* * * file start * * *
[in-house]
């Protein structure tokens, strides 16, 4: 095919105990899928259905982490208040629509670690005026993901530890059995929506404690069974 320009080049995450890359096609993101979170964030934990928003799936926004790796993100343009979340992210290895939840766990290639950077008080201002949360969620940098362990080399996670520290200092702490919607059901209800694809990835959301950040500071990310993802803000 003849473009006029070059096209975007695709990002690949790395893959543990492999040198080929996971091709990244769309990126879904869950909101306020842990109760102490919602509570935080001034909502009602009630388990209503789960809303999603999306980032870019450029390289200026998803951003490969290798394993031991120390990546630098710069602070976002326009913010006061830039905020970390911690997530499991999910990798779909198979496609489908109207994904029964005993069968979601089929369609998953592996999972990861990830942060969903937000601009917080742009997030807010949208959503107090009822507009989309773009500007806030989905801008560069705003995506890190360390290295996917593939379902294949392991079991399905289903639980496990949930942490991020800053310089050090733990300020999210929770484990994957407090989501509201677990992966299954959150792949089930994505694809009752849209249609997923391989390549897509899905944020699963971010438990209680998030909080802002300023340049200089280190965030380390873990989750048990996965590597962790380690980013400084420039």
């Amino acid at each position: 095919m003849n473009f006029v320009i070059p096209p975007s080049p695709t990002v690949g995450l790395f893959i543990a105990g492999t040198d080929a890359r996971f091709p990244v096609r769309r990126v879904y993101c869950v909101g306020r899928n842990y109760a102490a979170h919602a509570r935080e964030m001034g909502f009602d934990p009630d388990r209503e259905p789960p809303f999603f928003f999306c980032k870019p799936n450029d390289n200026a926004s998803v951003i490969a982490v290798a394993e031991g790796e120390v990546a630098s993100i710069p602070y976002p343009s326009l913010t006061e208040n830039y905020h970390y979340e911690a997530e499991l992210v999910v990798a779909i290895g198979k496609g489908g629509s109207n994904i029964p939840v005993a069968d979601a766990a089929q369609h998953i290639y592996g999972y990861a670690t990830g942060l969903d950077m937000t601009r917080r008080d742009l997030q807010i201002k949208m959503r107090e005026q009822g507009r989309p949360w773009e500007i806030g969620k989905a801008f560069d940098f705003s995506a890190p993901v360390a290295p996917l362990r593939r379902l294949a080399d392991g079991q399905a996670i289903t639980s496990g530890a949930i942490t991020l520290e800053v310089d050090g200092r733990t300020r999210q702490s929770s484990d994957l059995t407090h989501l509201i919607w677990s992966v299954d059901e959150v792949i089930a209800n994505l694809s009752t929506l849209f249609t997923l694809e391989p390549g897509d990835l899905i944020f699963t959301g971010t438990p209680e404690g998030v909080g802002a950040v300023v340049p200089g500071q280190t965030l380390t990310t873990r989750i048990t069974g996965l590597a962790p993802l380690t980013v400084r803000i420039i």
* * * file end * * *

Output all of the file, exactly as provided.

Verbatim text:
[in-house]
């Protein structure tokens, strides 16, 4: 095919105990899928259905982490208040629509670690005026993901530890059995929506404690069974 320009080049995450890359096609993101979170964030934990928003799936926004790796993100343009979340992210290895939840766990290639950077008080201002949360969620940098362990080399996670520290200092702490919607059901209800694809990835959301950040500071990310993802803000 003849473009006029070059096209975007695709990002690949790395893959543990492999040198080929996971091709990244769309990126879904869950909101306020842990109760102490919602509570935080001034909502009602009630388990209503789960809303999603999306980032870019450029390289200026998803951003490969290798394993031991120390990546630098710069602070976002326009913010006061830039905020970390911690997530499991999910990798779909198979496609489908109207994904029964005993069968979601089929369609998953592996999972990861990830942060969903937000601009917080742009997030807010949208959503107090009822507009989309773009500007806030989905801008560069705003995506890190360390290295996917593939379902294949392991079991399905289903639980496990949930942490991020800053310089050090733990300020999210929770484990994957407090989501509201677990992966299954959150792949089930994505694809009752849209249609997923391989390549897509899905944020699963971010438990209680998030909080802002300023340049200089280190965030380390873990989750048990996965590597962790380690980013400084420039």
């Amino acid at each position: 095919m003849n473009f006029v320009i070059p096209p975007s080049p695709t990002v690949g995450l790395f893959i543990a105990g492999t040198d080929a890359r996971f091709p990244v096609r769309r990126v879904y993101c869950v909101g306020r899928n842990y109760a102490a979170h919602a509570r935080e964030m001034g909502f009602d934990p009630d388990r209503e259905p789960p809303f999603f928003f999306c980032k870019p799936n450029d390289n200026a926004s998803v951003i490969a982490v290798a394993e031991g790796e120390v990546a630098s993100i710069p602070y976002p343009s326009l913010t006061e208040n830039y905020h970390y979340e911690a997530e499991l992210v999910v990798a779909i290895g198979k496609g489908g629509s109207n994904i029964p939840v005993a069968d979601a766990a089929q369609h998953i290639y592996g999972y990861a670690t990830g942060l969903d950077m937000t601009r917080r008080d742009l997030q807010i201002k949208m959503r107090e005026q009822g507009r989309p949360w773009e500007i806030g969620k989905a801008f560069d940098f705003s995506a890190p993901v360390a290295p996917l362990r593939r379902l294949a080399d392991g079991q399905a996670i289903t639980s496990g530890a949930i942490t991020l520290e800053v310089d050090g200092r733990t300020r999210q702490s929770s484990d994957l059995t407090h989501l509201i919607w677990s992966v299954d059901e959150v792949i089930a209800n994505l694809s009752t929506l849209f249609t997923l694809e391989p390549g897509d990835l899905i944020f699963t959301g971010t438990p209680e404690g998030v909080g802002a950040v300023v340049p200089g500071q280190t965030l380390t990310t873990r989750i048990t069974g996965l590597a962790p993802l380690t980013v400084r803000i420039i």